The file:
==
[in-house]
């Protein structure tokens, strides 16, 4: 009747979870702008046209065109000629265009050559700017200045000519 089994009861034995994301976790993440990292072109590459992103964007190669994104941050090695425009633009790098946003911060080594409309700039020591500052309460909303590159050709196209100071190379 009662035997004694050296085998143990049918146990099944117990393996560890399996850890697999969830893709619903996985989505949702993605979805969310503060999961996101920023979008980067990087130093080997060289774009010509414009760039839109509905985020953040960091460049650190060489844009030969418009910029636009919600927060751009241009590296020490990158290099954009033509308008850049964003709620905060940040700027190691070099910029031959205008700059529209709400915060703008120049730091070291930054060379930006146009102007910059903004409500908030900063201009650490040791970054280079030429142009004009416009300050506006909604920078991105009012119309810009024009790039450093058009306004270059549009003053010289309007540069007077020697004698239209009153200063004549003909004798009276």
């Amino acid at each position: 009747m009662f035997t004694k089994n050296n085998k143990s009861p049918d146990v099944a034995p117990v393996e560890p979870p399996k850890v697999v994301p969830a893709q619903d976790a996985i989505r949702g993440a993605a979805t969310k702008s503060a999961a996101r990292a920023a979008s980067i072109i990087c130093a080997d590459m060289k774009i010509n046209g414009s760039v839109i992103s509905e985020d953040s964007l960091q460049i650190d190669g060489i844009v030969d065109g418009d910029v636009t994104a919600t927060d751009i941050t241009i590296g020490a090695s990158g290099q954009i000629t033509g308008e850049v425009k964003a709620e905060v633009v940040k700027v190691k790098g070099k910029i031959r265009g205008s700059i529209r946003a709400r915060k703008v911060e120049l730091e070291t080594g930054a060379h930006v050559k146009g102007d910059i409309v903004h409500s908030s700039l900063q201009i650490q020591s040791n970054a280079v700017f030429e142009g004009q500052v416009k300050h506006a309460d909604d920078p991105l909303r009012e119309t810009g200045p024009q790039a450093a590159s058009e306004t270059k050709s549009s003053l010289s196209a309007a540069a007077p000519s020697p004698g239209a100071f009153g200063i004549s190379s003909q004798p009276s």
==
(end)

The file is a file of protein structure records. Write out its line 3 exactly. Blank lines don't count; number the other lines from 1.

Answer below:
């Amino acid at each position: 009747m009662f035997t004694k089994n050296n085998k143990s009861p049918d146990v099944a034995p117990v393996e560890p979870p399996k850890v697999v994301p969830a893709q619903d976790a996985i989505r949702g993440a993605a979805t969310k702008s503060a999961a996101r990292a920023a979008s980067i072109i990087c130093a080997d590459m060289k774009i010509n046209g414009s760039v839109i992103s509905e985020d953040s964007l960091q460049i650190d190669g060489i844009v030969d065109g418009d910029v636009t994104a919600t927060d751009i941050t241009i590296g020490a090695s990158g290099q954009i000629t033509g308008e850049v425009k964003a709620e905060v633009v940040k700027v190691k790098g070099k910029i031959r265009g205008s700059i529209r946003a709400r915060k703008v911060e120049l730091e070291t080594g930054a060379h930006v050559k146009g102007d910059i409309v903004h409500s908030s700039l900063q201009i650490q020591s040791n970054a280079v700017f030429e142009g004009q500052v416009k300050h506006a309460d909604d920078p991105l909303r009012e119309t810009g200045p024009q790039a450093a590159s058009e306004t270059k050709s549009s003053l010289s196209a309007a540069a007077p000519s020697p004698g239209a100071f009153g200063i004549s190379s003909q004798p009276s």